MONDAY, Dec. 20 (HealthDay News) -- Most trauma patients transferred between facilities in the state of Illinois don't make it to their final destination within the two hours mandated by the state.
But the most severely injured patients did make it within the time window, suggesting that physicians are appropriately triaging patients, according to a study in the December issue of the Archives of Surgery.
"If you didn't get there within two hours, it really didn't make any difference in markers of severity," said study co-author Dr. Thomas J. Esposito, chief of the division of trauma, surgical critical care and burns in the department of surgery at Loyola University Chicago Stritch School of Medicine in Maywood, Ill. "If left to their own devices, doctors may not need onerous advice on what to do."
"The [directive] is arbitrary and . . . probably doesn't matter in that the sickest people are being recognized and [transferred] more quickly," added Dr. Mark Gestring, medical director of the Strong Regional Trauma Center at the University of Rochester Medical Center. "The process is driven by how sick the patients are, and the truly sick patients are making the trip in enough time."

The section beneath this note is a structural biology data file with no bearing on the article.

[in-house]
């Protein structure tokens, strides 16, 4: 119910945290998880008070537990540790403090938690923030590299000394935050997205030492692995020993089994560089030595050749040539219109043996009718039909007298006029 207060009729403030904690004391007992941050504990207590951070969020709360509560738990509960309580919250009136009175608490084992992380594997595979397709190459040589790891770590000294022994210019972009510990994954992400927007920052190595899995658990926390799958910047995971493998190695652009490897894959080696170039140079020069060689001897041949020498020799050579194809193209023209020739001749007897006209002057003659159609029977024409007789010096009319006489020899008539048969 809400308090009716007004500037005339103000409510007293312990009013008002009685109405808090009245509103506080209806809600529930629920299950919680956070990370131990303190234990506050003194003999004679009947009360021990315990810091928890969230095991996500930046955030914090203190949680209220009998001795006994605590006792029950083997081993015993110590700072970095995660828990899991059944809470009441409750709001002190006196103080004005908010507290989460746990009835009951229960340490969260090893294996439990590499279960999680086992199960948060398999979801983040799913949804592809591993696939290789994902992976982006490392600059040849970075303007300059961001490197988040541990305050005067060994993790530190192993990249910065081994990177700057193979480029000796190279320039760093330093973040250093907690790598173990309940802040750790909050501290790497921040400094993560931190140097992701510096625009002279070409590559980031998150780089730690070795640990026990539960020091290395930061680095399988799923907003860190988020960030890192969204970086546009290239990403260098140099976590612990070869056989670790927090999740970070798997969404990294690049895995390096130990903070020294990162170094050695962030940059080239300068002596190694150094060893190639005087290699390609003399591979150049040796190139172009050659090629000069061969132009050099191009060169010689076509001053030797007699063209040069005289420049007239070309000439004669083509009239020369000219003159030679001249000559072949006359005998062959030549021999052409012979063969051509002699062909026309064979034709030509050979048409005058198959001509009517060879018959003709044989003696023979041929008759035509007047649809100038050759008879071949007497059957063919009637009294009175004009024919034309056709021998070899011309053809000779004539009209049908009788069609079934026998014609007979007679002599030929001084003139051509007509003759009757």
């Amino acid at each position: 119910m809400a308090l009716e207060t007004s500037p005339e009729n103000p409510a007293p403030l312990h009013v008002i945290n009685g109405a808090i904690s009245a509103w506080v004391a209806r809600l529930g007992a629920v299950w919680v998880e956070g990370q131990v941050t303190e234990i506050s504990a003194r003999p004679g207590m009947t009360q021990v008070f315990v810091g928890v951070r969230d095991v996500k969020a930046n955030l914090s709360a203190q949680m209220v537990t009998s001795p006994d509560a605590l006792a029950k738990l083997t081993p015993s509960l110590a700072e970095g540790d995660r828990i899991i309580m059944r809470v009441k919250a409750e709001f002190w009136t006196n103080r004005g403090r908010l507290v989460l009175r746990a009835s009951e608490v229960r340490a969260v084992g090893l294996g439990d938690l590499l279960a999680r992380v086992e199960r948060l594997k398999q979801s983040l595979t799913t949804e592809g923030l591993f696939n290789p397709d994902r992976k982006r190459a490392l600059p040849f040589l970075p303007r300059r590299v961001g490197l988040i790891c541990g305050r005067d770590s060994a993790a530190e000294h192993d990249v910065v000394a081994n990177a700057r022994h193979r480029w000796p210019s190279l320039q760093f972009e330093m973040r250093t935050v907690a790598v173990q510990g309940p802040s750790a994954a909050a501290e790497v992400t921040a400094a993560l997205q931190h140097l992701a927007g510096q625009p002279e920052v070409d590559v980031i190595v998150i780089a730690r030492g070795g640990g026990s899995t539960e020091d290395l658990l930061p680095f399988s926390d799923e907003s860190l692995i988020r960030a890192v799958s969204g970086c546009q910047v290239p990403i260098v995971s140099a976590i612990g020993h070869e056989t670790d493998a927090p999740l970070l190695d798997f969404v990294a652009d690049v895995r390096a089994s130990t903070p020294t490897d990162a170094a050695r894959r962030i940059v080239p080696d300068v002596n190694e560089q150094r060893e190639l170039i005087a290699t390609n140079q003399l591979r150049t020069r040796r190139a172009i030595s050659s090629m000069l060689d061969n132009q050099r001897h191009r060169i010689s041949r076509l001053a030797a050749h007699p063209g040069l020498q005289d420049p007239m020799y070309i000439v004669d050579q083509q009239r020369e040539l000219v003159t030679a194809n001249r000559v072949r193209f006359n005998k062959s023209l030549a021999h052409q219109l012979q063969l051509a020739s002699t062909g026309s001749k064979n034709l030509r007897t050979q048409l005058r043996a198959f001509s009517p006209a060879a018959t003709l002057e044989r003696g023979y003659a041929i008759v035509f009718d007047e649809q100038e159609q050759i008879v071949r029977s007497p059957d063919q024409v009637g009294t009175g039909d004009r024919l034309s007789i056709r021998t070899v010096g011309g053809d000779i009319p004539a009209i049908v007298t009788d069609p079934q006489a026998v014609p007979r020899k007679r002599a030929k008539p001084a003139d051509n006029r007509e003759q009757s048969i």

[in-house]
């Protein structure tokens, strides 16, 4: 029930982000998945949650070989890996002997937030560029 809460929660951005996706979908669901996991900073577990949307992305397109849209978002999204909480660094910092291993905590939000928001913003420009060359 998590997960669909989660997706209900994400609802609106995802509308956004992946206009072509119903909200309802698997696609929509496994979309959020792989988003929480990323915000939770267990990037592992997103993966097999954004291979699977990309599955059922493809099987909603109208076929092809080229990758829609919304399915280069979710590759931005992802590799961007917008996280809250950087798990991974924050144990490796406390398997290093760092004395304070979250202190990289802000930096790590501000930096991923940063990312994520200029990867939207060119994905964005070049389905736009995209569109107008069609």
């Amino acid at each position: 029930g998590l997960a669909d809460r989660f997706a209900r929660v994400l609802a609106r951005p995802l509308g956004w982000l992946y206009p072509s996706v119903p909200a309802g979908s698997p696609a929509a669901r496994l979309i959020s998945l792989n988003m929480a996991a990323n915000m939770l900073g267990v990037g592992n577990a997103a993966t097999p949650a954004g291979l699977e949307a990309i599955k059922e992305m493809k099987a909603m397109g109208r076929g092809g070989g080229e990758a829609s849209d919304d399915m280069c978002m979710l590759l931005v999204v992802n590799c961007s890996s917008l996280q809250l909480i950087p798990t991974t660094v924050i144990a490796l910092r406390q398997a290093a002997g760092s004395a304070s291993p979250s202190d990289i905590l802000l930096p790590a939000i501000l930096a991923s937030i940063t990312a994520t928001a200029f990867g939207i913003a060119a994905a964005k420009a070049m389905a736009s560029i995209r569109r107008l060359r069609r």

In fact, Esposito stated, there may be a downside to having such a rule.
"It sets up a situation in that someone can say you were supposed to get my loved one or my client here in two hours and that didn't happen . . . I'm looking for some compensation because you were out of compliance," he said.
And it may even overwhelm trauma centers with patients that don't really need to be there.
When patients are injured, they may not be near a hospital or trauma center that can help them, so are treated initially either at a local hospital, by emergency medical technicians or both.
"That [first] hospital can't finish the job, then the patient needs to move on aft
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